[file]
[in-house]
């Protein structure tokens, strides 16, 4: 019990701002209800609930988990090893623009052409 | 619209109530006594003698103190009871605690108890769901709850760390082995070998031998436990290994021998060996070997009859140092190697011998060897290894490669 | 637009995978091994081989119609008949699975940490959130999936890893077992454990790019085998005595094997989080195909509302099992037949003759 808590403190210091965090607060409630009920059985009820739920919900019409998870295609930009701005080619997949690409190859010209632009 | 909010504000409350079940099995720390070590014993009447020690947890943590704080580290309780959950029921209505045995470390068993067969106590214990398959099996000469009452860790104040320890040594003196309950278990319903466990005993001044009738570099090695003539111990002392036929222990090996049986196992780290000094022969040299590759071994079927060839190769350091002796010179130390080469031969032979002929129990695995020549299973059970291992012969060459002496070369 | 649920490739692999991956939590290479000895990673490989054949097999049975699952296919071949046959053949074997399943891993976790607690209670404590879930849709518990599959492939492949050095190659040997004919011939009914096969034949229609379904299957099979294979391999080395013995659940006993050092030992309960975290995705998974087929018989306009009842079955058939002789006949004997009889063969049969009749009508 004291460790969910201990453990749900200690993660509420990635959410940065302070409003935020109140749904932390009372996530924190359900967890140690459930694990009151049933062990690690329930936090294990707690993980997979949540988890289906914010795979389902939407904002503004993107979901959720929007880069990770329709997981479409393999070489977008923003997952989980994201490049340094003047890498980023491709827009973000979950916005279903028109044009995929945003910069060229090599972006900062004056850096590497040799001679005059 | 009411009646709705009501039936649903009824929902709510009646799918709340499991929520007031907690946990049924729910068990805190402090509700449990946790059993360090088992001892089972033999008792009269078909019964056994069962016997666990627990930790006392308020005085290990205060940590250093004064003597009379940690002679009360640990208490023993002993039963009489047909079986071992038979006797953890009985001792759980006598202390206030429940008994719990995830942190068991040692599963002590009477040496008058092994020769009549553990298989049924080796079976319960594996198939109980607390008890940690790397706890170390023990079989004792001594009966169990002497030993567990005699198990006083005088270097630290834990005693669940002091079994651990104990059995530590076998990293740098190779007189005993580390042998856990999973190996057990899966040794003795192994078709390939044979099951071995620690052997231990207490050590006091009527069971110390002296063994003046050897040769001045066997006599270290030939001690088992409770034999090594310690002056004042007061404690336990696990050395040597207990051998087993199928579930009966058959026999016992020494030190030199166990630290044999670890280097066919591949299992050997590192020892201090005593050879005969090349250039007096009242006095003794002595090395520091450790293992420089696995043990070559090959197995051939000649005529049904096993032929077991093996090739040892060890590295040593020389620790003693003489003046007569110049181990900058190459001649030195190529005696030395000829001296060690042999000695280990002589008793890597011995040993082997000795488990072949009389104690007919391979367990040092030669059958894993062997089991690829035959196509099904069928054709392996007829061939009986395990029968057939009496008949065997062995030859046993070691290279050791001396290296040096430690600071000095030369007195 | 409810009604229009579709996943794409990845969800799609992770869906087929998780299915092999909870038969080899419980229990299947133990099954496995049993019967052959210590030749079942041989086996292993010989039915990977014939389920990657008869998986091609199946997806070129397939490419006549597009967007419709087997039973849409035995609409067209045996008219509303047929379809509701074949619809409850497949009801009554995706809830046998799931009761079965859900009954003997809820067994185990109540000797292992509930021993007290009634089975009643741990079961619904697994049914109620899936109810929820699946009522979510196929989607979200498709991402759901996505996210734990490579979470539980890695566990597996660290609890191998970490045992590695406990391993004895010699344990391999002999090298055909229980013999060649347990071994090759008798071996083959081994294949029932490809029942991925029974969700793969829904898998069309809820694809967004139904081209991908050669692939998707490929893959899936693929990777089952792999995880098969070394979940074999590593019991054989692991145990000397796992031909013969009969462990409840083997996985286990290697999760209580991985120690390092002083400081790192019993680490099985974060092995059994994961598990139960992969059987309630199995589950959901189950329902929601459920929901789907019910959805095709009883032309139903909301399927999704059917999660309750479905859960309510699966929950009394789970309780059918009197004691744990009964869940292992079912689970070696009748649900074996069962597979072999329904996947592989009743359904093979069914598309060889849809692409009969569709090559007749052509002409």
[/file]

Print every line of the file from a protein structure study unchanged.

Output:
[in-house]
């Protein structure tokens, strides 16, 4: 019990701002209800609930988990090893623009052409 | 619209109530006594003698103190009871605690108890769901709850760390082995070998031998436990290994021998060996070997009859140092190697011998060897290894490669 | 637009995978091994081989119609008949699975940490959130999936890893077992454990790019085998005595094997989080195909509302099992037949003759 808590403190210091965090607060409630009920059985009820739920919900019409998870295609930009701005080619997949690409190859010209632009 | 909010504000409350079940099995720390070590014993009447020690947890943590704080580290309780959950029921209505045995470390068993067969106590214990398959099996000469009452860790104040320890040594003196309950278990319903466990005993001044009738570099090695003539111990002392036929222990090996049986196992780290000094022969040299590759071994079927060839190769350091002796010179130390080469031969032979002929129990695995020549299973059970291992012969060459002496070369 | 649920490739692999991956939590290479000895990673490989054949097999049975699952296919071949046959053949074997399943891993976790607690209670404590879930849709518990599959492939492949050095190659040997004919011939009914096969034949229609379904299957099979294979391999080395013995659940006993050092030992309960975290995705998974087929018989306009009842079955058939002789006949004997009889063969049969009749009508 004291460790969910201990453990749900200690993660509420990635959410940065302070409003935020109140749904932390009372996530924190359900967890140690459930694990009151049933062990690690329930936090294990707690993980997979949540988890289906914010795979389902939407904002503004993107979901959720929007880069990770329709997981479409393999070489977008923003997952989980994201490049340094003047890498980023491709827009973000979950916005279903028109044009995929945003910069060229090599972006900062004056850096590497040799001679005059 | 009411009646709705009501039936649903009824929902709510009646799918709340499991929520007031907690946990049924729910068990805190402090509700449990946790059993360090088992001892089972033999008792009269078909019964056994069962016997666990627990930790006392308020005085290990205060940590250093004064003597009379940690002679009360640990208490023993002993039963009489047909079986071992038979006797953890009985001792759980006598202390206030429940008994719990995830942190068991040692599963002590009477040496008058092994020769009549553990298989049924080796079976319960594996198939109980607390008890940690790397706890170390023990079989004792001594009966169990002497030993567990005699198990006083005088270097630290834990005693669940002091079994651990104990059995530590076998990293740098190779007189005993580390042998856990999973190996057990899966040794003795192994078709390939044979099951071995620690052997231990207490050590006091009527069971110390002296063994003046050897040769001045066997006599270290030939001690088992409770034999090594310690002056004042007061404690336990696990050395040597207990051998087993199928579930009966058959026999016992020494030190030199166990630290044999670890280097066919591949299992050997590192020892201090005593050879005969090349250039007096009242006095003794002595090395520091450790293992420089696995043990070559090959197995051939000649005529049904096993032929077991093996090739040892060890590295040593020389620790003693003489003046007569110049181990900058190459001649030195190529005696030395000829001296060690042999000695280990002589008793890597011995040993082997000795488990072949009389104690007919391979367990040092030669059958894993062997089991690829035959196509099904069928054709392996007829061939009986395990029968057939009496008949065997062995030859046993070691290279050791001396290296040096430690600071000095030369007195 | 409810009604229009579709996943794409990845969800799609992770869906087929998780299915092999909870038969080899419980229990299947133990099954496995049993019967052959210590030749079942041989086996292993010989039915990977014939389920990657008869998986091609199946997806070129397939490419006549597009967007419709087997039973849409035995609409067209045996008219509303047929379809509701074949619809409850497949009801009554995706809830046998799931009761079965859900009954003997809820067994185990109540000797292992509930021993007290009634089975009643741990079961619904697994049914109620899936109810929820699946009522979510196929989607979200498709991402759901996505996210734990490579979470539980890695566990597996660290609890191998970490045992590695406990391993004895010699344990391999002999090298055909229980013999060649347990071994090759008798071996083959081994294949029932490809029942991925029974969700793969829904898998069309809820694809967004139904081209991908050669692939998707490929893959899936693929990777089952792999995880098969070394979940074999590593019991054989692991145990000397796992031909013969009969462990409840083997996985286990290697999760209580991985120690390092002083400081790192019993680490099985974060092995059994994961598990139960992969059987309630199995589950959901189950329902929601459920929901789907019910959805095709009883032309139903909301399927999704059917999660309750479905859960309510699966929950009394789970309780059918009197004691744990009964869940292992079912689970070696009748649900074996069962597979072999329904996947592989009743359904093979069914598309060889849809692409009969569709090559007749052509002409």